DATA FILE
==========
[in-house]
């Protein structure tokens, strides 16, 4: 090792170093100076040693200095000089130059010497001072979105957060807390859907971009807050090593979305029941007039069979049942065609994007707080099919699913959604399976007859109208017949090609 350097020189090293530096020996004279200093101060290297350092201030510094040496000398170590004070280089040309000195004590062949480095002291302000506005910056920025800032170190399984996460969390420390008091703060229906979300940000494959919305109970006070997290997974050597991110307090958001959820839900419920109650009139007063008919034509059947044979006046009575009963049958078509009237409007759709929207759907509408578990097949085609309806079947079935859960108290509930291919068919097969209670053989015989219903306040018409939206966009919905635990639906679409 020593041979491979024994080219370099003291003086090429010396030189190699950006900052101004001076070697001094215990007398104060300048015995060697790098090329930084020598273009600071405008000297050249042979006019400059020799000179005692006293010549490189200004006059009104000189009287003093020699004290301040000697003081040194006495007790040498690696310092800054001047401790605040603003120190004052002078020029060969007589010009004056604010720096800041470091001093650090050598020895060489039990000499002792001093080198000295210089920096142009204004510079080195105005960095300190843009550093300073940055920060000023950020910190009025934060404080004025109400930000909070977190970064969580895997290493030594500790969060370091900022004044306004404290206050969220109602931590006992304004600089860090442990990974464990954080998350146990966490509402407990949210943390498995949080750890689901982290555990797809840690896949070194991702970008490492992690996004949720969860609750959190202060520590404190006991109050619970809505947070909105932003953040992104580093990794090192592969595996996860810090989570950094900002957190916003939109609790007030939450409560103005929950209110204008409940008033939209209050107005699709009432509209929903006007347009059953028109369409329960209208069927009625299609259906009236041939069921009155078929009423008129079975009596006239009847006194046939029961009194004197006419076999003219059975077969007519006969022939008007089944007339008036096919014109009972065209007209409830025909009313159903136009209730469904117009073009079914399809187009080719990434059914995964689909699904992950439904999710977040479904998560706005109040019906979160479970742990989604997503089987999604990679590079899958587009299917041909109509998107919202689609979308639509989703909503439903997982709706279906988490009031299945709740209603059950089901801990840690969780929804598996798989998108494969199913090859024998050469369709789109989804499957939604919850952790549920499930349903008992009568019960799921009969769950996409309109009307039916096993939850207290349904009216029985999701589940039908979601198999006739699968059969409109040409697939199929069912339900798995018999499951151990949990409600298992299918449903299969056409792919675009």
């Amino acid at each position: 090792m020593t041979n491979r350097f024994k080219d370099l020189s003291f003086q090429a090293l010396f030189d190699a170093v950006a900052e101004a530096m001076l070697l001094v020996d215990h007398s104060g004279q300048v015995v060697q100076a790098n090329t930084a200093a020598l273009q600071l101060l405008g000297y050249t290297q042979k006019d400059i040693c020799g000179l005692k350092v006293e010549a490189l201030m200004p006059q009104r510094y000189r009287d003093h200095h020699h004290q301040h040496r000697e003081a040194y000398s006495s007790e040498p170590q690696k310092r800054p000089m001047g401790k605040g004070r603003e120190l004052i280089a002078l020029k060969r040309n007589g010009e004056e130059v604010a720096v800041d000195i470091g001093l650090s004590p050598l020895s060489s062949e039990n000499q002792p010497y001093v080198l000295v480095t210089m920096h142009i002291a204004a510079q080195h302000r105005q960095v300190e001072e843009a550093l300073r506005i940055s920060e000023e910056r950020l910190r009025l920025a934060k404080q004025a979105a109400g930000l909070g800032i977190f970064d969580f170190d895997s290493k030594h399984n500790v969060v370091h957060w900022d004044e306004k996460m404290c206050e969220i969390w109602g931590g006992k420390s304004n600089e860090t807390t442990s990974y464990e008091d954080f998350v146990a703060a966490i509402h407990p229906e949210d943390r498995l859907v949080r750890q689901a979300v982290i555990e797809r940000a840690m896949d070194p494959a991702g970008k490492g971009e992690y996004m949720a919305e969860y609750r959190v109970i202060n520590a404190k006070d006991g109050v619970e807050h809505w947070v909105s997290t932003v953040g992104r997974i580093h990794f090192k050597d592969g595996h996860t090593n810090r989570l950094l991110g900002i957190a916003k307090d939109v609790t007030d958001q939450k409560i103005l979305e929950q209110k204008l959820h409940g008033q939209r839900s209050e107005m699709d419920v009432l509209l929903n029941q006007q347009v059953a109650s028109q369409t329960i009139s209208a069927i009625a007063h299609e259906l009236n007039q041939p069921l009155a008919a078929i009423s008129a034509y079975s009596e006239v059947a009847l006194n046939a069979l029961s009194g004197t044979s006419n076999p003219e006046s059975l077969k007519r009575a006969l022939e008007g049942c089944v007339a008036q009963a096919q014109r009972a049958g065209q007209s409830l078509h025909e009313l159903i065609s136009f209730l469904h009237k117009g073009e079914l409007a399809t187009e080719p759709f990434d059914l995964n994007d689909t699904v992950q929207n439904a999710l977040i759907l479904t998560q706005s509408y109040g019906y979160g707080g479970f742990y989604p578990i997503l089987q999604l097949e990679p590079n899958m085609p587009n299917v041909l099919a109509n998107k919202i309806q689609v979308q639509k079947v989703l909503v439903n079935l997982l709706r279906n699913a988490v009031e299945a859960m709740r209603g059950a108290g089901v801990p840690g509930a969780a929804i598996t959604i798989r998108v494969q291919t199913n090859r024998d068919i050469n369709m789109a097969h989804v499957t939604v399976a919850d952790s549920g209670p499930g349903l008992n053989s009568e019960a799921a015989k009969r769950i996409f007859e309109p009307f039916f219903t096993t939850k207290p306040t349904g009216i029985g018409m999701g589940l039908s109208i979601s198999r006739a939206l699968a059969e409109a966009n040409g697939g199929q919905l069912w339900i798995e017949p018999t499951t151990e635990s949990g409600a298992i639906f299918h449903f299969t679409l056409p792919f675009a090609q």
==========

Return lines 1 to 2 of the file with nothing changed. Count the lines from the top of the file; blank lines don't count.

[in-house]
């Protein structure tokens, strides 16, 4: 090792170093100076040693200095000089130059010497001072979105957060807390859907971009807050090593979305029941007039069979049942065609994007707080099919699913959604399976007859109208017949090609 350097020189090293530096020996004279200093101060290297350092201030510094040496000398170590004070280089040309000195004590062949480095002291302000506005910056920025800032170190399984996460969390420390008091703060229906979300940000494959919305109970006070997290997974050597991110307090958001959820839900419920109650009139007063008919034509059947044979006046009575009963049958078509009237409007759709929207759907509408578990097949085609309806079947079935859960108290509930291919068919097969209670053989015989219903306040018409939206966009919905635990639906679409 020593041979491979024994080219370099003291003086090429010396030189190699950006900052101004001076070697001094215990007398104060300048015995060697790098090329930084020598273009600071405008000297050249042979006019400059020799000179005692006293010549490189200004006059009104000189009287003093020699004290301040000697003081040194006495007790040498690696310092800054001047401790605040603003120190004052002078020029060969007589010009004056604010720096800041470091001093650090050598020895060489039990000499002792001093080198000295210089920096142009204004510079080195105005960095300190843009550093300073940055920060000023950020910190009025934060404080004025109400930000909070977190970064969580895997290493030594500790969060370091900022004044306004404290206050969220109602931590006992304004600089860090442990990974464990954080998350146990966490509402407990949210943390498995949080750890689901982290555990797809840690896949070194991702970008490492992690996004949720969860609750959190202060520590404190006991109050619970809505947070909105932003953040992104580093990794090192592969595996996860810090989570950094900002957190916003939109609790007030939450409560103005929950209110204008409940008033939209209050107005699709009432509209929903006007347009059953028109369409329960209208069927009625299609259906009236041939069921009155078929009423008129079975009596006239009847006194046939029961009194004197006419076999003219059975077969007519006969022939008007089944007339008036096919014109009972065209007209409830025909009313159903136009209730469904117009073009079914399809187009080719990434059914995964689909699904992950439904999710977040479904998560706005109040019906979160479970742990989604997503089987999604990679590079899958587009299917041909109509998107919202689609979308639509989703909503439903997982709706279906988490009031299945709740209603059950089901801990840690969780929804598996798989998108494969199913090859024998050469369709789109989804499957939604919850952790549920499930349903008992009568019960799921009969769950996409309109009307039916096993939850207290349904009216029985999701589940039908979601198999006739699968059969409109040409697939199929069912339900798995018999499951151990949990409600298992299918449903299969056409792919675009």